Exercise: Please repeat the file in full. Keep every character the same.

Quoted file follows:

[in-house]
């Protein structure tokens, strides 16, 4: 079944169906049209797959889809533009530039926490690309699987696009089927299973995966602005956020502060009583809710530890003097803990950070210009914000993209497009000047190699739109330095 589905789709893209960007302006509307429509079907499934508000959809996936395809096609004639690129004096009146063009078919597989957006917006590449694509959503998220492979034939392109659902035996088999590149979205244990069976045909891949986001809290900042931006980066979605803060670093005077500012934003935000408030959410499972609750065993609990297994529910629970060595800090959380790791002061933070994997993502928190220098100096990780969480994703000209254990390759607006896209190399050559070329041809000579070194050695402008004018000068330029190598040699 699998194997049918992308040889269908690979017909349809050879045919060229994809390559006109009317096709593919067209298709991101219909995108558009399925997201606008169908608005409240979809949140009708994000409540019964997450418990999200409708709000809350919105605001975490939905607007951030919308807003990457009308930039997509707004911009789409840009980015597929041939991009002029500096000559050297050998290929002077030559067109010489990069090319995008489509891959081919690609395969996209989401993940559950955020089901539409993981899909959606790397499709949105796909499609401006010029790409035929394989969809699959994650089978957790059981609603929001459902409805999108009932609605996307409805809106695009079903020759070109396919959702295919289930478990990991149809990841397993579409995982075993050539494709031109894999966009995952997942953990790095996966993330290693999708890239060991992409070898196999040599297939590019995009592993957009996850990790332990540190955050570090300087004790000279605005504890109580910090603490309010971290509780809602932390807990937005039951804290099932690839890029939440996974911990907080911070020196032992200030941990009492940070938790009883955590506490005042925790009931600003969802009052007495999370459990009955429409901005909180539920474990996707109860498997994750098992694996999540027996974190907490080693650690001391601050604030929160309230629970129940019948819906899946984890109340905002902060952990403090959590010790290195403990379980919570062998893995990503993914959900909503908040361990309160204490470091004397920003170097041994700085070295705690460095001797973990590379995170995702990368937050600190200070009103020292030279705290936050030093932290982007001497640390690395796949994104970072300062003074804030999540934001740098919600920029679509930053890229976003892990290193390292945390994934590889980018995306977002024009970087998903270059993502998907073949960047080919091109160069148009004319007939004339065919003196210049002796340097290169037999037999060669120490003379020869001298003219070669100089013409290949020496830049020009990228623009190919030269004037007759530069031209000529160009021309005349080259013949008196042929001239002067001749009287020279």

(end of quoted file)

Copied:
[in-house]
């Protein structure tokens, strides 16, 4: 079944169906049209797959889809533009530039926490690309699987696009089927299973995966602005956020502060009583809710530890003097803990950070210009914000993209497009000047190699739109330095 589905789709893209960007302006509307429509079907499934508000959809996936395809096609004639690129004096009146063009078919597989957006917006590449694509959503998220492979034939392109659902035996088999590149979205244990069976045909891949986001809290900042931006980066979605803060670093005077500012934003935000408030959410499972609750065993609990297994529910629970060595800090959380790791002061933070994997993502928190220098100096990780969480994703000209254990390759607006896209190399050559070329041809000579070194050695402008004018000068330029190598040699 699998194997049918992308040889269908690979017909349809050879045919060229994809390559006109009317096709593919067209298709991101219909995108558009399925997201606008169908608005409240979809949140009708994000409540019964997450418990999200409708709000809350919105605001975490939905607007951030919308807003990457009308930039997509707004911009789409840009980015597929041939991009002029500096000559050297050998290929002077030559067109010489990069090319995008489509891959081919690609395969996209989401993940559950955020089901539409993981899909959606790397499709949105796909499609401006010029790409035929394989969809699959994650089978957790059981609603929001459902409805999108009932609605996307409805809106695009079903020759070109396919959702295919289930478990990991149809990841397993579409995982075993050539494709031109894999966009995952997942953990790095996966993330290693999708890239060991992409070898196999040599297939590019995009592993957009996850990790332990540190955050570090300087004790000279605005504890109580910090603490309010971290509780809602932390807990937005039951804290099932690839890029939440996974911990907080911070020196032992200030941990009492940070938790009883955590506490005042925790009931600003969802009052007495999370459990009955429409901005909180539920474990996707109860498997994750098992694996999540027996974190907490080693650690001391601050604030929160309230629970129940019948819906899946984890109340905002902060952990403090959590010790290195403990379980919570062998893995990503993914959900909503908040361990309160204490470091004397920003170097041994700085070295705690460095001797973990590379995170995702990368937050600190200070009103020292030279705290936050030093932290982007001497640390690395796949994104970072300062003074804030999540934001740098919600920029679509930053890229976003892990290193390292945390994934590889980018995306977002024009970087998903270059993502998907073949960047080919091109160069148009004319007939004339065919003196210049002796340097290169037999037999060669120490003379020869001298003219070669100089013409290949020496830049020009990228623009190919030269004037007759530069031209000529160009021309005349080259013949008196042929001239002067001749009287020279």